Skip to Content

Support MinnPost

Storm on track to bring more snow, headaches Tuesday

Storm on track to bring more snow, headaches Tuesday
MnDOT

MPR’s Paul Huttner writes: “Our February in April forecast is on track as expected so far. The lead waves brought lighter snow. The main event is still on track as we look forward into Tuesday. NOAA’s NAM 3 km resolution model captures the lull in snowfall, then the main event moving in before Tuesday morning rush hour. There’s no way to sugar coat it, Tuesday AM rush looks like an April mess.”

Springtime for tow trucksMeanwhile, writes the Star Tribune’s Pat Pheifer: “Crash after crash clogged metro area freeways in the Twin Cities long after the evening rush hour should have ended Monday night. It was all courtesy of a snowfall that caused slick roads, poor visibility and temperatures more reminiscent of late February than the second day of April. The snow was expected to continue through Tuesday evening, with totals reaching anywhere from 6 to 10 inches across southern Minnesota.”

Well, we’ll see how this plays out. Says Frederick Melo in the PiPress, “Facing allegations he entered a voting booth to help an elderly Hmong resident vote for him, St. Paul City Council Member Dai Thao formally entered a plea of not guilty Monday to the three charges against him. Thao, who ran for mayor in November, was represented by attorney Joe Dixon at the Ramsey County Law Enforcement Center in downtown St. Paul.”

MyPillow in Mar-a-Lago. Says Jennifer Brooks for the Strib, “President Donald Trump spent Easter weekend in Florida with political allies — including Minnesota pillow entrepreneur Mike Lindell. Lindell, founder of Chaska-based MyPillow, joined the president and other supporters for dinner Saturday. While other guests at the Florida estate reportedly spent the weekend pressing the president to take a harder stance on issues like immigration, Trump and Lindell focused on softer topics. ‘The President shook my hand and told me, 'You are doing a great job, Michael.'”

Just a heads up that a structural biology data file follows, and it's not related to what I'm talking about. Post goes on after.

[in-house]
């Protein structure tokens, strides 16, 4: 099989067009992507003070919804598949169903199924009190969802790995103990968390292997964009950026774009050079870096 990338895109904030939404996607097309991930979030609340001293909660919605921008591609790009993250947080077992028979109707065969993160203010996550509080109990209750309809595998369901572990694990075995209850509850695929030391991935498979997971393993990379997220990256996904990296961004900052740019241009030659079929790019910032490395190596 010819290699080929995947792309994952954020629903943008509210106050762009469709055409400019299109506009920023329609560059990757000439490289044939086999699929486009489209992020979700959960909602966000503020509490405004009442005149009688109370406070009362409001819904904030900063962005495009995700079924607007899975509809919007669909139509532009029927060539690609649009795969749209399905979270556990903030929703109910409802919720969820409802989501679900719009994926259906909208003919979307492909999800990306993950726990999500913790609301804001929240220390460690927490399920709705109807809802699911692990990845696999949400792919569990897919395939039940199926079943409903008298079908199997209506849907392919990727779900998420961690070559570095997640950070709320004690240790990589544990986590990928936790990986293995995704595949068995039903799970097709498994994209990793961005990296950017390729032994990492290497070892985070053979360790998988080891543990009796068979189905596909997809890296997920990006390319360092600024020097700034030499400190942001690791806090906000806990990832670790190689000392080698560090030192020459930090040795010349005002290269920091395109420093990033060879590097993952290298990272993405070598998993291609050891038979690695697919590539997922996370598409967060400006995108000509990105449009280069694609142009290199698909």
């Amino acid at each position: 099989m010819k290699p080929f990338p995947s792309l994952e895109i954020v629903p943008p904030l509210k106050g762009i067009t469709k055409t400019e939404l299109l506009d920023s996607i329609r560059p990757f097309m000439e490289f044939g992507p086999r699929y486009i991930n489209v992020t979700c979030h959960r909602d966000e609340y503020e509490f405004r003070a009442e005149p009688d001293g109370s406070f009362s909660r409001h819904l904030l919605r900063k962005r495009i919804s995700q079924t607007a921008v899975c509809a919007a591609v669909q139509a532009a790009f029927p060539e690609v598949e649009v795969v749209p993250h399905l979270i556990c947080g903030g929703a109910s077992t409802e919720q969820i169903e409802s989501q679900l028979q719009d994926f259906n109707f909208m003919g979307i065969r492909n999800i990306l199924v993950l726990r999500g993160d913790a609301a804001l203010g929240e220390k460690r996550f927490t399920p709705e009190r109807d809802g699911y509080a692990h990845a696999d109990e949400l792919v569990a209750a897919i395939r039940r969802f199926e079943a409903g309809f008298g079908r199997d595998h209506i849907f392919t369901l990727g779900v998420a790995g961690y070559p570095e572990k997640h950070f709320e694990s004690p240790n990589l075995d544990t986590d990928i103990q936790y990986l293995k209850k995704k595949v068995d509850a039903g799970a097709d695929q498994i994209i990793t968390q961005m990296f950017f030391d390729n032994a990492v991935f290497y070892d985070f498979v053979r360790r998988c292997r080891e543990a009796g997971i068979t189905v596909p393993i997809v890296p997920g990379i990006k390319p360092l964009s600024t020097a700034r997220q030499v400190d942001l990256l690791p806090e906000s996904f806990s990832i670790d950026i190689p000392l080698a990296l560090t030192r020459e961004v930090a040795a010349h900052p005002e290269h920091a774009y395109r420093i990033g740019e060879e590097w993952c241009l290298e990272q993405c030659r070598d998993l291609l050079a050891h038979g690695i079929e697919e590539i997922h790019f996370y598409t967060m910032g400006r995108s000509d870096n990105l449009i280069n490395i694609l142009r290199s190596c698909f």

Well, the sketches sure look good! Says Tim Nelson at MPR, “Downtown boosters on Monday unveiled prospects for reimagining the Minneapolis riverfront around the city's historic post office. The plans centered on a so-called 'design studio' featuring the work of University of Minnesota architecture students, who looked at how the city could work around the nearly century-old Art Deco post office to reconnect the central business district with the Mississippi.” But let’s imagine they’re walking in an April sleet storm.

Polaris penalized. Where’s Mick Mulvaney when a company needs him? Says another MPR story, “Minnesota-based Polaris Industries received 150 reports of fires tied to its RZR recreational off-road vehicles, including one that resulted in the death of a 15-year old, before disclosing the hazards, the Consumer Product Safety Commission said Monday. That reporting failure, together with a failure to quickly disclose defects on some of its Ranger off-road vehicle models, led to a $27.25 million civil penalty, the agency said in a statement.”

Showdown over nuclear costs. For Green Tech Media, Emma Merchant writes, “Bills working through both chambers of the Minnesota legislature would grant the state’s largest utility, Xcel Energy, approval for nuclear facility cost recovery before the money is spent. Currently, the utility commission uses rate cases to analyze returns after the utility shells out. … While varied in their policy implications, all of these state cases have spurred debates about whether large-scale nuclear — which has proven itself to be very costly — should receive monetary support or subsidies, and in what form. In the first days of 2018 the Federal Energy Regulatory Commission killed a proposal from Energy Secretary Rick Perry to buoy nuclear (and coal) power plants. Another resilience proceeding is now underway at FERC to assess what benefit, if any, these plants should receive.”

50 miles. Says the AP, “A Winona man is accused of leading police on a chase in a stolen semi that went on for 50 miles through at least seven Minnesota communities. A criminal complaint charging Michael Kronebusch with assault with a dangerous weapon and fleeing from police says he rammed the semi into squad cars at least twice during the pursuit early Saturday morning. Authorities say the 42-year-old defendant was wearing a blue face mask and hat during the chase which reached speeds of nearly 70 mph. … The complaint says officers used a stun gun on the man to eventually pull him out of the semi and arrest him.”   

Electrolux impact. The St. Cloud Times Anna Haecherl writes: “1,800 jobs gone. $102.6 million in labor income lost. And a $670.1 million decline in economic output. That's the total estimated impact of the ripple effect from Electrolux's planned 2019 closure of its St. Cloud freezer manufacturing plant, according to an Emergency Economic Impact Analysis by the School of Public Affairs Research Institute (SOPARI) at St. Cloud State University in conjunction with University of Minnesota Extension Service.”

Get MinnPost's top stories in your inbox

About the Author: